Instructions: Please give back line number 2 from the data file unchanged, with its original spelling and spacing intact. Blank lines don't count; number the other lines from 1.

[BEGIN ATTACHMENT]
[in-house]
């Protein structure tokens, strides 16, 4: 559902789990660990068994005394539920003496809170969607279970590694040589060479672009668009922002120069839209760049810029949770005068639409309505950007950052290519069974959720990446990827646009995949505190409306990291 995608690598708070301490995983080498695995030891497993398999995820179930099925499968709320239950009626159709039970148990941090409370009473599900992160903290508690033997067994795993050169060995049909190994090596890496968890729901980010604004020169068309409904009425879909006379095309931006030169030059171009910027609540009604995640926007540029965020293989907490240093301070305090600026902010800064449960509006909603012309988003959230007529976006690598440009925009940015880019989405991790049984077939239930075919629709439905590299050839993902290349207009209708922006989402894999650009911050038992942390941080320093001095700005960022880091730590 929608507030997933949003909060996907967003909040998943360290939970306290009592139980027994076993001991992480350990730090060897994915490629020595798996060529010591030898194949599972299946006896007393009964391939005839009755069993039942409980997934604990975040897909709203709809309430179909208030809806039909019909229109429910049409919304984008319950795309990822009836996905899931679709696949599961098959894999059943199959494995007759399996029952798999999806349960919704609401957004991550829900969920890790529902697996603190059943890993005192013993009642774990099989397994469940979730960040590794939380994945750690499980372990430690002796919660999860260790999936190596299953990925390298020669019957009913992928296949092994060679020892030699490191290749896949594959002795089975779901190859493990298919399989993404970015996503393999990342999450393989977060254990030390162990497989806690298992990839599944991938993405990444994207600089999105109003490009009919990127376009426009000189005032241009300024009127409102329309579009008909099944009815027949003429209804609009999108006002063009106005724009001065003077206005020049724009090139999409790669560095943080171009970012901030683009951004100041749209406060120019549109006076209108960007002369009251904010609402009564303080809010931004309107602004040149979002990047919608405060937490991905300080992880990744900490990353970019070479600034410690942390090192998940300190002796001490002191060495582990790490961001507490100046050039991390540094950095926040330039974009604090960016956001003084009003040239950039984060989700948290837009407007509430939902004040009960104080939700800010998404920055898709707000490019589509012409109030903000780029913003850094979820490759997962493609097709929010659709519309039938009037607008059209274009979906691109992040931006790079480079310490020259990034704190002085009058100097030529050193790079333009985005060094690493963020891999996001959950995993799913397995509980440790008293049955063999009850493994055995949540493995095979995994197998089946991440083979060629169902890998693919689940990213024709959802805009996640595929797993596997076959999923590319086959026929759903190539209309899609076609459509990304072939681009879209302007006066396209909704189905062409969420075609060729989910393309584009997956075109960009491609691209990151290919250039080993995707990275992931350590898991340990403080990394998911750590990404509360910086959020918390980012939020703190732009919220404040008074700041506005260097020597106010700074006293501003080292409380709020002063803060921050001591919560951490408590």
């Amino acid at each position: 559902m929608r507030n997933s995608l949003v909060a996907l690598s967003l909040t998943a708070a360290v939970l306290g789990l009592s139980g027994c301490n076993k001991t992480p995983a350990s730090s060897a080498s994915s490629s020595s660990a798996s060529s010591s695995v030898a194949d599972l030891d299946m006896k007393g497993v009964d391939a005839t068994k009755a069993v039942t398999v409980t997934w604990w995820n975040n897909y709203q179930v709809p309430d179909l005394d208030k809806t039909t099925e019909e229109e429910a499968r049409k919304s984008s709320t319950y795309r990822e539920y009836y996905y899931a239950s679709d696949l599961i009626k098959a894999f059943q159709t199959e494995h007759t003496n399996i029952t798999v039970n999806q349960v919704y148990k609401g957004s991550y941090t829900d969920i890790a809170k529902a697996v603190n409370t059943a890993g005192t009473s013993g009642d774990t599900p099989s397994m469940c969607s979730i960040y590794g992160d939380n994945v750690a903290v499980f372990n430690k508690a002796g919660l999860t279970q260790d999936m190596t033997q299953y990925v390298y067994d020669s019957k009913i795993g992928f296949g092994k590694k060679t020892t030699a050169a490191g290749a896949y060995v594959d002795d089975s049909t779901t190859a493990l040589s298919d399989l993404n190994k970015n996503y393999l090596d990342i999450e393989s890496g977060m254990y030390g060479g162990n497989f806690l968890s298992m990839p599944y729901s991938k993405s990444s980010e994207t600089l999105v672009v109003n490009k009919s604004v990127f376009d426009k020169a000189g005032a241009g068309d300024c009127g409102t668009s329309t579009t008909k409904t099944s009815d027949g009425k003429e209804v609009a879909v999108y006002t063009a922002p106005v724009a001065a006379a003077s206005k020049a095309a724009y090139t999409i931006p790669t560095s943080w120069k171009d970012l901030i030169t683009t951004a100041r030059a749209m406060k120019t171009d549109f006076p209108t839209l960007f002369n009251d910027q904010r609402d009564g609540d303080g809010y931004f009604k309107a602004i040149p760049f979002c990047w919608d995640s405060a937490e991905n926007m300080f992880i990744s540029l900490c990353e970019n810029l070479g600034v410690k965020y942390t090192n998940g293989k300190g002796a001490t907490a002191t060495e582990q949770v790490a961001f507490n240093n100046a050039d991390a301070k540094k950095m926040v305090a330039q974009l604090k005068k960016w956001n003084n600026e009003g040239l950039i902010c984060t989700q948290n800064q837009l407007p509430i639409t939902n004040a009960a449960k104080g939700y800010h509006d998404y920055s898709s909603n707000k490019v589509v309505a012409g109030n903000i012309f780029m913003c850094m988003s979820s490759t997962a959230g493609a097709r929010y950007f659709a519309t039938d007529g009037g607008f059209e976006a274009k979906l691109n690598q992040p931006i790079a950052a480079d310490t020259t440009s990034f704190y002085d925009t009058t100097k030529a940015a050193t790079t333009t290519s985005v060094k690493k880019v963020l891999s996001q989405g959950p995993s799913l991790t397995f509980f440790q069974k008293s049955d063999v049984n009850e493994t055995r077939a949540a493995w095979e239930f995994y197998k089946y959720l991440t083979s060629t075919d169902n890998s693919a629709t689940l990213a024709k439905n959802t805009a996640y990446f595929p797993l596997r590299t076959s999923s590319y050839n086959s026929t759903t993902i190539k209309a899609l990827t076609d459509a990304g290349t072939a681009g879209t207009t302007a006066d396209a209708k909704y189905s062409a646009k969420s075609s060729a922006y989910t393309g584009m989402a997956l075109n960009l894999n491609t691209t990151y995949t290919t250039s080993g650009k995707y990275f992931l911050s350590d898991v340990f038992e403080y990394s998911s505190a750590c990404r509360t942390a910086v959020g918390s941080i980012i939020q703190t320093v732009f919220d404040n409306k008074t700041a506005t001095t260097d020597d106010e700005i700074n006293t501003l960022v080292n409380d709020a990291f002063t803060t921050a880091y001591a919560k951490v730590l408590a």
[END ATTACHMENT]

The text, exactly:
């Protein structure tokens, strides 16, 4: 559902789990660990068994005394539920003496809170969607279970590694040589060479672009668009922002120069839209760049810029949770005068639409309505950007950052290519069974959720990446990827646009995949505190409306990291 995608690598708070301490995983080498695995030891497993398999995820179930099925499968709320239950009626159709039970148990941090409370009473599900992160903290508690033997067994795993050169060995049909190994090596890496968890729901980010604004020169068309409904009425879909006379095309931006030169030059171009910027609540009604995640926007540029965020293989907490240093301070305090600026902010800064449960509006909603012309988003959230007529976006690598440009925009940015880019989405991790049984077939239930075919629709439905590299050839993902290349207009209708922006989402894999650009911050038992942390941080320093001095700005960022880091730590 929608507030997933949003909060996907967003909040998943360290939970306290009592139980027994076993001991992480350990730090060897994915490629020595798996060529010591030898194949599972299946006896007393009964391939005839009755069993039942409980997934604990975040897909709203709809309430179909208030809806039909019909229109429910049409919304984008319950795309990822009836996905899931679709696949599961098959894999059943199959494995007759399996029952798999999806349960919704609401957004991550829900969920890790529902697996603190059943890993005192013993009642774990099989397994469940979730960040590794939380994945750690499980372990430690002796919660999860260790999936190596299953990925390298020669019957009913992928296949092994060679020892030699490191290749896949594959002795089975779901190859493990298919399989993404970015996503393999990342999450393989977060254990030390162990497989806690298992990839599944991938993405990444994207600089999105109003490009009919990127376009426009000189005032241009300024009127409102329309579009008909099944009815027949003429209804609009999108006002063009106005724009001065003077206005020049724009090139999409790669560095943080171009970012901030683009951004100041749209406060120019549109006076209108960007002369009251904010609402009564303080809010931004309107602004040149979002990047919608405060937490991905300080992880990744900490990353970019070479600034410690942390090192998940300190002796001490002191060495582990790490961001507490100046050039991390540094950095926040330039974009604090960016956001003084009003040239950039984060989700948290837009407007509430939902004040009960104080939700800010998404920055898709707000490019589509012409109030903000780029913003850094979820490759997962493609097709929010659709519309039938009037607008059209274009979906691109992040931006790079480079310490020259990034704190002085009058100097030529050193790079333009985005060094690493963020891999996001959950995993799913397995509980440790008293049955063999009850493994055995949540493995095979995994197998089946991440083979060629169902890998693919689940990213024709959802805009996640595929797993596997076959999923590319086959026929759903190539209309899609076609459509990304072939681009879209302007006066396209909704189905062409969420075609060729989910393309584009997956075109960009491609691209990151290919250039080993995707990275992931350590898991340990403080990394998911750590990404509360910086959020918390980012939020703190732009919220404040008074700041506005260097020597106010700074006293501003080292409380709020002063803060921050001591919560951490408590």